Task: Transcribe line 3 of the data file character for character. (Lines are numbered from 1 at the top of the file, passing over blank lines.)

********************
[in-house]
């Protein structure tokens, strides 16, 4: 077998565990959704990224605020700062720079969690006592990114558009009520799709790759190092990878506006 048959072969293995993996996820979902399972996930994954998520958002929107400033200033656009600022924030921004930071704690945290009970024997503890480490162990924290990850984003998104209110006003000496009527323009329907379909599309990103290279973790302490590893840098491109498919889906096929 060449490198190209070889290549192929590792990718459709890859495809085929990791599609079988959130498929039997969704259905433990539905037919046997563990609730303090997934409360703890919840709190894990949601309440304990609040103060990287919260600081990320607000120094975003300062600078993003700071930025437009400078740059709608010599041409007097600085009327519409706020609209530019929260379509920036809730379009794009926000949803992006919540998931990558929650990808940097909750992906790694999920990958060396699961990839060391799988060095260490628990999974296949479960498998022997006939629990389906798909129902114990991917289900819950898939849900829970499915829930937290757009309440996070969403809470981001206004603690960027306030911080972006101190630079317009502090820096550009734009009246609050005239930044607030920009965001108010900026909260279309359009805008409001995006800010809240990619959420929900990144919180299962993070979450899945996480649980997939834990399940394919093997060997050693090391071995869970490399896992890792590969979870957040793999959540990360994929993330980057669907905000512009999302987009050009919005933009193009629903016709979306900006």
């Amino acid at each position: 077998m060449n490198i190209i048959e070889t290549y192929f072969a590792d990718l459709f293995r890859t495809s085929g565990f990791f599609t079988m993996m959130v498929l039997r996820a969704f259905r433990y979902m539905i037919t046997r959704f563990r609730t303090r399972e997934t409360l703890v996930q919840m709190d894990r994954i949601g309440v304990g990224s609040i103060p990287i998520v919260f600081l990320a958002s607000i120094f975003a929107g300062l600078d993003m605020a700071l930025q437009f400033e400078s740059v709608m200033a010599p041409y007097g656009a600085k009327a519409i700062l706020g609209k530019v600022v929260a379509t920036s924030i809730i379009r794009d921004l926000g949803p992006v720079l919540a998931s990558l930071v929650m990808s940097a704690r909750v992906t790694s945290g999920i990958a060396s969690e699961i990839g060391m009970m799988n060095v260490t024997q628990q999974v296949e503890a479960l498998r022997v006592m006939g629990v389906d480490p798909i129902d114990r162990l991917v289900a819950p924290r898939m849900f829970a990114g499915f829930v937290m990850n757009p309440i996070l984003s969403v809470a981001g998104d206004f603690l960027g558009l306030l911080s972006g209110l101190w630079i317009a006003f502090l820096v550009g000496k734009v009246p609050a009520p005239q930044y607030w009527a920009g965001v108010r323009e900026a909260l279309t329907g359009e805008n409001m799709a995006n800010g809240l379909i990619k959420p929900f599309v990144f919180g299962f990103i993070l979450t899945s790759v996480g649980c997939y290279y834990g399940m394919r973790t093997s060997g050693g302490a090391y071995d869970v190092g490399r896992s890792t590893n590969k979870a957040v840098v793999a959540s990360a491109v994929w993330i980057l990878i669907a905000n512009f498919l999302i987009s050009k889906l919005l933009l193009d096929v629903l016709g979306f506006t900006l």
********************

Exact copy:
């Amino acid at each position: 077998m060449n490198i190209i048959e070889t290549y192929f072969a590792d990718l459709f293995r890859t495809s085929g565990f990791f599609t079988m993996m959130v498929l039997r996820a969704f259905r433990y979902m539905i037919t046997r959704f563990r609730t303090r399972e997934t409360l703890v996930q919840m709190d894990r994954i949601g309440v304990g990224s609040i103060p990287i998520v919260f600081l990320a958002s607000i120094f975003a929107g300062l600078d993003m605020a700071l930025q437009f400033e400078s740059v709608m200033a010599p041409y007097g656009a600085k009327a519409i700062l706020g609209k530019v600022v929260a379509t920036s924030i809730i379009r794009d921004l926000g949803p992006v720079l919540a998931s990558l930071v929650m990808s940097a704690r909750v992906t790694s945290g999920i990958a060396s969690e699961i990839g060391m009970m799988n060095v260490t024997q628990q999974v296949e503890a479960l498998r022997v006592m006939g629990v389906d480490p798909i129902d114990r162990l991917v289900a819950p924290r898939m849900f829970a990114g499915f829930v937290m990850n757009p309440i996070l984003s969403v809470a981001g998104d206004f603690l960027g558009l306030l911080s972006g209110l101190w630079i317009a006003f502090l820096v550009g000496k734009v009246p609050a009520p005239q930044y607030w009527a920009g965001v108010r323009e900026a909260l279309t329907g359009e805008n409001m799709a995006n800010g809240l379909i990619k959420p929900f599309v990144f919180g299962f990103i993070l979450t899945s790759v996480g649980c997939y290279y834990g399940m394919r973790t093997s060997g050693g302490a090391y071995d869970v190092g490399r896992s890792t590893n590969k979870a957040v840098v793999a959540s990360a491109v994929w993330i980057l990878i669907a905000n512009f498919l999302i987009s050009k889906l919005l933009l193009d096929v629903l016709g979306f506006t900006l």